Another Thin Man (1939, USA) – Another hard-boiled comedy with Nick & Nora, taking the series to new heights of plot complexity. The underlying message is that every alcoholic (indeed, every man) should have a wife like Myrna Loy. Watched it all.
You Can’t Cheat an Honest Man (1939, USA) – Some moderately funny circus jokes. Watched: 16 minutes.
Made for Each Other (1939, USA) – Apparently even James Stewart can be a terrible actor, as long as the script is bad enough. Watched: 8 minutes.
Destry Rides Again (1939, USA) – A good western, finally! Bottleneck is the dirtiest town in the West. The drunkard sheriff sends for James Stewart, a gunslinger’s son who doesn’t like guns. The result is a quieter Blazing Saddles. Watched it all.
Jamaica Inn (1939, UK) – A gang in Cornwall lures ships onto land, where they murder the crews and steal their cargo. One of the darkest movies in the marathon so far, made by someone who likes to see ugly bandits slobber over pretty women. Watched it all.
My Love for Yours (1939, USA) – The message here seems to be that successful business woman Gail Allen should give up her silly hobby and settle down in some sweet-talking guy’s kitchen. Watched: 40 minutes.
Gjest Baardsen (1939, Norway) – Gjest Baardsen, a trickster thief and escape artist, befuddles the police and rescues Maid Marian from the claws of Guy of Gisbourne. Watched it all.
The Hunchback of Notre Dame (1939, USA) – I hope the scene where “everybody” in 1482 knows the world is flat is Hollywood’s invention, not Victor Hugo’s. I know I should still give the movie a chance, but don’t you find it hard to get back into a movie after it has caused you to slap your forehead? Watched: 10 minutes.
The Private Lives of Elizabeth and Essex (1939, USA) – Bette Devis plays Elizabeth I well, but the prospect of watching a whole movie with even a non-swashbuckling Errol Flynn is intolerable. Watched: 19 minutes.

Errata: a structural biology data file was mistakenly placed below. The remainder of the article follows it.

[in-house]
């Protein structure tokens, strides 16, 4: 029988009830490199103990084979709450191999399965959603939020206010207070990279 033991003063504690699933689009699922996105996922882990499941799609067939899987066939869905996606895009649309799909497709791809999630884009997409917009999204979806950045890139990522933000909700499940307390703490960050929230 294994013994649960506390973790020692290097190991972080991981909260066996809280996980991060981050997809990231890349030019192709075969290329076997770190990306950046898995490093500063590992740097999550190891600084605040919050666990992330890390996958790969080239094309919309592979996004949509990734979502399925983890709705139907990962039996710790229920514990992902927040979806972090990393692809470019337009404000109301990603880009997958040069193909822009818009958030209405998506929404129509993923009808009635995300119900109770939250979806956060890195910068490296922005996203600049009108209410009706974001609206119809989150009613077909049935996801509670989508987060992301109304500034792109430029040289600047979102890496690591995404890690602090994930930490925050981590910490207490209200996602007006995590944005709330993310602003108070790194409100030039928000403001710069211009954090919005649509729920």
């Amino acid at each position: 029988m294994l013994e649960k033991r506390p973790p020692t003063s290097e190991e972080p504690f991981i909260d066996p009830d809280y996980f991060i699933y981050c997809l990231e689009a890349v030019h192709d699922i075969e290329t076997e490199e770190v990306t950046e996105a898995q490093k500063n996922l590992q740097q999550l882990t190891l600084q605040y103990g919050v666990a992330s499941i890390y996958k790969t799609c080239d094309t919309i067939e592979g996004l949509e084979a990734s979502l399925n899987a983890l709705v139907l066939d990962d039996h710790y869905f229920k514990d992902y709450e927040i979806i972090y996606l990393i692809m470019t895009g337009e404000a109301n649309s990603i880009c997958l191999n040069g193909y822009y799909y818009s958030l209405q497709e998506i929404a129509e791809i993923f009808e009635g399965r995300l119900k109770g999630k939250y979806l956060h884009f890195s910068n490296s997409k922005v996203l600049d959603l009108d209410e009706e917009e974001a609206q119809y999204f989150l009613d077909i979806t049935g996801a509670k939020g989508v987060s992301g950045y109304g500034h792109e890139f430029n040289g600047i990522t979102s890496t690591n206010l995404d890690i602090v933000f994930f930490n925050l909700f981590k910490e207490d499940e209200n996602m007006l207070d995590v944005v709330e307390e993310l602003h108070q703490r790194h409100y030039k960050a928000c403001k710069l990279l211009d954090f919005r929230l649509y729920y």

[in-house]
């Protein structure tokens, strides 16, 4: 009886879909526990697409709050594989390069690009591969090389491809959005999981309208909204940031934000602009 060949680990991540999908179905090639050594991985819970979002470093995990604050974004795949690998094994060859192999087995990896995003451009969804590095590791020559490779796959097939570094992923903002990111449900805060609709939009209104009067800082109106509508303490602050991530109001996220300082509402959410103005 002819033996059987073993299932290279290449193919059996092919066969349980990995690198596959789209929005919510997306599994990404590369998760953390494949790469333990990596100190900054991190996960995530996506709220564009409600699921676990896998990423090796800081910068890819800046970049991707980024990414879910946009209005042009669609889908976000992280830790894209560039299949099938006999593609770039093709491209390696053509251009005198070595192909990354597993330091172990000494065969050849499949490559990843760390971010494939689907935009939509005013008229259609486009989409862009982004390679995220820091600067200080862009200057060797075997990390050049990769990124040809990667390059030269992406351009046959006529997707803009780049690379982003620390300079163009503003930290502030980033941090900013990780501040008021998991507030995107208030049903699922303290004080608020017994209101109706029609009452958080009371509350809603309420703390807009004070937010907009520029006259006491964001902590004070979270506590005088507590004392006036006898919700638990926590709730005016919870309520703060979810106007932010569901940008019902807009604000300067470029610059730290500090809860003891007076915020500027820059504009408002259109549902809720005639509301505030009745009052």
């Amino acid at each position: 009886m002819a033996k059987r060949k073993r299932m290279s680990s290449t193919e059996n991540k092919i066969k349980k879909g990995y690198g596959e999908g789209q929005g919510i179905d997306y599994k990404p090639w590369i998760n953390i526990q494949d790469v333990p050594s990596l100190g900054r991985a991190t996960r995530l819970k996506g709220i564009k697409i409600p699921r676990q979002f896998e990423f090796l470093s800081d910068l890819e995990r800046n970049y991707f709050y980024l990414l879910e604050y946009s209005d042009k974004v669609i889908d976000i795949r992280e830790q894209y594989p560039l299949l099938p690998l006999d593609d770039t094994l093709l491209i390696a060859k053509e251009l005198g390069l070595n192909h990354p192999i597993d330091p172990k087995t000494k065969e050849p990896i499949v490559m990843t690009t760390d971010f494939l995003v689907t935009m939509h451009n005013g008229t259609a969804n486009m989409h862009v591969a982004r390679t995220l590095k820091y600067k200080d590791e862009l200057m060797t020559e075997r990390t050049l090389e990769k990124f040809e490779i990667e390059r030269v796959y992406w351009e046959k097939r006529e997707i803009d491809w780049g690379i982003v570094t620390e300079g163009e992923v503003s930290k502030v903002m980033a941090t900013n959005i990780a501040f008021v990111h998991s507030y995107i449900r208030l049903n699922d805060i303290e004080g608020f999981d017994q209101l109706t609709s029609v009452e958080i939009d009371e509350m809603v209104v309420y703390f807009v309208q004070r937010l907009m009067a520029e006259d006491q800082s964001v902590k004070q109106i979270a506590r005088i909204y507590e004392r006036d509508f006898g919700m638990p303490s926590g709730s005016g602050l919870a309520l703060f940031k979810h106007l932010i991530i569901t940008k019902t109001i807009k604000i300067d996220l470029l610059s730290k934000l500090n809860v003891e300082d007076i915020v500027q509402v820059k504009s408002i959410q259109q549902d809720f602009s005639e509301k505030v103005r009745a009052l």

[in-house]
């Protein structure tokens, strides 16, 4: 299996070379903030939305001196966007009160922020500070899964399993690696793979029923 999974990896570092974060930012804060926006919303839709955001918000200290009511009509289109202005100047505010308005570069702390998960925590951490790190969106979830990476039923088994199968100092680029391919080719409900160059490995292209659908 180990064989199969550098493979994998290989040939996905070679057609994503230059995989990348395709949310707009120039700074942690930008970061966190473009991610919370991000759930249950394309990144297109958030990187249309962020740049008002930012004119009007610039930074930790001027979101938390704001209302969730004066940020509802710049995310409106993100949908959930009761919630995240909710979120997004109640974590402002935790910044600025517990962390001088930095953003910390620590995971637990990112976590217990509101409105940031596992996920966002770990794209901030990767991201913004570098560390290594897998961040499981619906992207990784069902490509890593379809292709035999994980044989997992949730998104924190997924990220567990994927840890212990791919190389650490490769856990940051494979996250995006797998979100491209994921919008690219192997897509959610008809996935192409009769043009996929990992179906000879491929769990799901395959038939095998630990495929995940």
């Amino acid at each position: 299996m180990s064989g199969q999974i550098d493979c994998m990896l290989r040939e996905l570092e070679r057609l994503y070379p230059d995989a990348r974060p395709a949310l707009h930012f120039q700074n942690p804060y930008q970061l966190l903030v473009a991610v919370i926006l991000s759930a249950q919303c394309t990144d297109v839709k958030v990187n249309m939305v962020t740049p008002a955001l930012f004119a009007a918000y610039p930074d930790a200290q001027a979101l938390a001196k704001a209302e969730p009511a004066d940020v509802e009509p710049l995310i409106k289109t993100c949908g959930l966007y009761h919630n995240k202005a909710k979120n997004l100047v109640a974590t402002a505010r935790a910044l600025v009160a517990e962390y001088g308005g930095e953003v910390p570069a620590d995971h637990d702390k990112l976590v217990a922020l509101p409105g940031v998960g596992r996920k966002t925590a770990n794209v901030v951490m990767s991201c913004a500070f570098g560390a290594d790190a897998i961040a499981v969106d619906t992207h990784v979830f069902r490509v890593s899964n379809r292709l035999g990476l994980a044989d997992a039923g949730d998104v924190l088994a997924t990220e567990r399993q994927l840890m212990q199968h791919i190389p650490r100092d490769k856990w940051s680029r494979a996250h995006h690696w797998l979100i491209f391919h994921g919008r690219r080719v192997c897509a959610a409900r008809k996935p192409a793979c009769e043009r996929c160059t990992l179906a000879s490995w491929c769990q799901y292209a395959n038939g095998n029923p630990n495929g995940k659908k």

Gulliver’s Travels (1939, USA) – Paramount imitates Disney, with an animated feature based on Jonathan Swift’s heartwarming children’s tale, (ahem). Snow White was terrible, but in a polished way. This is just bad. Watched: 17 minutes, then fast forwarded to the end, where there are no yahoos. One IMDB reviewer calls it “one of the best Literary Films of 1939 [..] and I think I would like to read the original novel sometime”. She’s in for a surprise.
The Lion has Wings (1939, UK) – Britain is the awesomest country in the world. Is all this to end simply because one man wants to conquer Europe? No! Fine propaganda movie, which makes the British case for war with a stiff upper lip and dry humor. Watched it all.
Only Angels Have Wings (1939, USA) – A movie made by and for people who find airplanes sexy and interesting. Watched: 20 minutes. (Observant readers will note that its title contradicts the previous one. They are of course both wrong: Lions don’t have wings, and angels don’t exist.)
Dark Victory (1939, USA) – Dr. House treats Bette Davis for a horrible brain disease, but she’s doomed .. doomed .. doomed! Watched: 45 minutes, (there’s a reason why all medical dramas these days are in the format of 43 minute TV episodes, not feature-length movies.)
Frontier Horizon (1939, USA) – Another dreadful western. Watched: 5 minutes.
The Rules of the Game (1939, France) – Everybody is cheating with everybody in decadent Paris. Watched: 18 minutes.
Midnight (1939, USA) – An American woman with a talent for lying finds herself in Paris without money, and gets mixed up in adulterous upper-class intrigues. One of the funniest farces I’ve seen. Watched it all.
Pygmalion (1938, UK) – My Fair Lady without the silly songs, and about twice as intelligent. Perfect. Watched it all.
Bringing Up Baby (1938, USA) – Cary Grant and Katharine Hepburn in two very annoying roles. I expect this from Grant, but Hepburn?! Watched: 15 minutes.
Love Finds Andy Hardy (1938, USA) – Andy Hardy is a teenage boy who is just wild enough to land himself in the sort of trouble that leads up to the delivery of valuable life lessons from his stern, wise father, but not enough to shock any 1938 middle class parents. I don’t approve, but I have a weakness for nice movies done well. Watched it all.
Boys Town (1938, USA) – The street kids are unruly, but all they need is a little attention from the local Catholic priest. Watched: 14 minutes.
Sex Madness (1938, USA) – I’m confused: Is the anti-syphilis message a pretext for making a movie with burlesque shows and “frank” sex talk, or is that just a ruse to teach moviegoers about the joys of clean, syphilis-free living? It’s a dreadful movie either way. Watched: 13 minutes.